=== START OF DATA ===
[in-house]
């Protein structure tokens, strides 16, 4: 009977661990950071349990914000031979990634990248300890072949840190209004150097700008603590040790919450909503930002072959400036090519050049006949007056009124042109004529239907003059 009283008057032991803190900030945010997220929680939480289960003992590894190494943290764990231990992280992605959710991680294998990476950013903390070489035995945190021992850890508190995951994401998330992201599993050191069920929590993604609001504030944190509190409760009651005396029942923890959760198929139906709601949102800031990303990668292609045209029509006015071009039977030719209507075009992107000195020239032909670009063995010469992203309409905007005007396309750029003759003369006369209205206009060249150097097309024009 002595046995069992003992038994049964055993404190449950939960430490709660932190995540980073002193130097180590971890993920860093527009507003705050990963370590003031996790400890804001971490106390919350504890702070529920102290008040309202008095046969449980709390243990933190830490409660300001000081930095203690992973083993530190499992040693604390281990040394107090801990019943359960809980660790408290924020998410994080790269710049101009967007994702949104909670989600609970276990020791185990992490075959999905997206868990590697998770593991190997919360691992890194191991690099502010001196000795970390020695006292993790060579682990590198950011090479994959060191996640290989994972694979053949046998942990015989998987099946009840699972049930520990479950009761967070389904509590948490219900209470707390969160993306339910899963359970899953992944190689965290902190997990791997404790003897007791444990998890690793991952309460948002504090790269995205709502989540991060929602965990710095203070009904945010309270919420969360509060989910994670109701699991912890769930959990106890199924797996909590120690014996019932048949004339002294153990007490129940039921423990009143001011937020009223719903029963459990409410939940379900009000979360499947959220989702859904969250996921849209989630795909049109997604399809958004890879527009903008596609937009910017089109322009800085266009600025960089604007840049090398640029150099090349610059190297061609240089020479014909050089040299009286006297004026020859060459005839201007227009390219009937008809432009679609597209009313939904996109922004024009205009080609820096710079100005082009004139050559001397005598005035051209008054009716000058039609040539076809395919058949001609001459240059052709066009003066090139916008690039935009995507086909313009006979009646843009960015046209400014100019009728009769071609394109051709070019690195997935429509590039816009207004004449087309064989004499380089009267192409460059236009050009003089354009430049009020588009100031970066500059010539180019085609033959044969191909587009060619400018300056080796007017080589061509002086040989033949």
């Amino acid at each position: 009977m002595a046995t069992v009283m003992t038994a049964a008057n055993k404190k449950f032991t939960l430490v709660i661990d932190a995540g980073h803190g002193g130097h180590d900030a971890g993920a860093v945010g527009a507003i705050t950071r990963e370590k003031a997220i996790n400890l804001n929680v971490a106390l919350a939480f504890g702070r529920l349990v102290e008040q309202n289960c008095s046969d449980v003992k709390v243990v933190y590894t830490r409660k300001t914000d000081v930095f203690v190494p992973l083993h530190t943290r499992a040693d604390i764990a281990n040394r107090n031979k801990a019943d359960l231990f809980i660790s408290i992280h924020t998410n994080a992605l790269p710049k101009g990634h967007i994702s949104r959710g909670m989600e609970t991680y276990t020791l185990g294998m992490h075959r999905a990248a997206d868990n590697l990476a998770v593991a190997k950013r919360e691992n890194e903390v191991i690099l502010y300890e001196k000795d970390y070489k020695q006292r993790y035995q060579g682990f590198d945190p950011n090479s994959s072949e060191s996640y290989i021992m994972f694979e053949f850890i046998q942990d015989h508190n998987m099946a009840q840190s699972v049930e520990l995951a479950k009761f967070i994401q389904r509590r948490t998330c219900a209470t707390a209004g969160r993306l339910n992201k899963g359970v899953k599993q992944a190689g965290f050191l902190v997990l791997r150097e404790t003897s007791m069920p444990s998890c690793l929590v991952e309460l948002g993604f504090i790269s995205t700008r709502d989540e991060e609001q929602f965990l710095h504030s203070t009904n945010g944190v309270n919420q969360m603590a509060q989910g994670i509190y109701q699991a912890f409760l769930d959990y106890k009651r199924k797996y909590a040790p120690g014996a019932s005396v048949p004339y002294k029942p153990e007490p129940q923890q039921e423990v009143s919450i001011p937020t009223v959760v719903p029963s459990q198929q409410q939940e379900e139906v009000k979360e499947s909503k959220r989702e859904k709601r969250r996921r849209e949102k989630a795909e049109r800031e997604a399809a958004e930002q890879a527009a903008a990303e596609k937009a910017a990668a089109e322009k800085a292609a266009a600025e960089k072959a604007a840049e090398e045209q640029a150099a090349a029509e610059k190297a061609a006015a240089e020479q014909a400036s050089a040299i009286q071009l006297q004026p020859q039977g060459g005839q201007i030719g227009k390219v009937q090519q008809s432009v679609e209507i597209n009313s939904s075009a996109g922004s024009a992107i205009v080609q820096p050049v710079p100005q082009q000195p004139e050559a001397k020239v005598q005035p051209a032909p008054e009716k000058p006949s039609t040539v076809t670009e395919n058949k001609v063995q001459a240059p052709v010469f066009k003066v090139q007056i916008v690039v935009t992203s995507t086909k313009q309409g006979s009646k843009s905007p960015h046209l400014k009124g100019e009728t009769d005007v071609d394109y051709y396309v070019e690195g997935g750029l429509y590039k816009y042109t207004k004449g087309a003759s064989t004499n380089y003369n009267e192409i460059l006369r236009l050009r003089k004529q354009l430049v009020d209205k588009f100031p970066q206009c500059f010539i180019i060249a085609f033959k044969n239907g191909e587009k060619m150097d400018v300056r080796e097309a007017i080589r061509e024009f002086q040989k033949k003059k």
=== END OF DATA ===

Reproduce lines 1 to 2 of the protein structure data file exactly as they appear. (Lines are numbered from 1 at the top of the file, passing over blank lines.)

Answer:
[in-house]
């Protein structure tokens, strides 16, 4: 009977661990950071349990914000031979990634990248300890072949840190209004150097700008603590040790919450909503930002072959400036090519050049006949007056009124042109004529239907003059 009283008057032991803190900030945010997220929680939480289960003992590894190494943290764990231990992280992605959710991680294998990476950013903390070489035995945190021992850890508190995951994401998330992201599993050191069920929590993604609001504030944190509190409760009651005396029942923890959760198929139906709601949102800031990303990668292609045209029509006015071009039977030719209507075009992107000195020239032909670009063995010469992203309409905007005007396309750029003759003369006369209205206009060249150097097309024009 002595046995069992003992038994049964055993404190449950939960430490709660932190995540980073002193130097180590971890993920860093527009507003705050990963370590003031996790400890804001971490106390919350504890702070529920102290008040309202008095046969449980709390243990933190830490409660300001000081930095203690992973083993530190499992040693604390281990040394107090801990019943359960809980660790408290924020998410994080790269710049101009967007994702949104909670989600609970276990020791185990992490075959999905997206868990590697998770593991190997919360691992890194191991690099502010001196000795970390020695006292993790060579682990590198950011090479994959060191996640290989994972694979053949046998942990015989998987099946009840699972049930520990479950009761967070389904509590948490219900209470707390969160993306339910899963359970899953992944190689965290902190997990791997404790003897007791444990998890690793991952309460948002504090790269995205709502989540991060929602965990710095203070009904945010309270919420969360509060989910994670109701699991912890769930959990106890199924797996909590120690014996019932048949004339002294153990007490129940039921423990009143001011937020009223719903029963459990409410939940379900009000979360499947959220989702859904969250996921849209989630795909049109997604399809958004890879527009903008596609937009910017089109322009800085266009600025960089604007840049090398640029150099090349610059190297061609240089020479014909050089040299009286006297004026020859060459005839201007227009390219009937008809432009679609597209009313939904996109922004024009205009080609820096710079100005082009004139050559001397005598005035051209008054009716000058039609040539076809395919058949001609001459240059052709066009003066090139916008690039935009995507086909313009006979009646843009960015046209400014100019009728009769071609394109051709070019690195997935429509590039816009207004004449087309064989004499380089009267192409460059236009050009003089354009430049009020588009100031970066500059010539180019085609033959044969191909587009060619400018300056080796007017080589061509002086040989033949």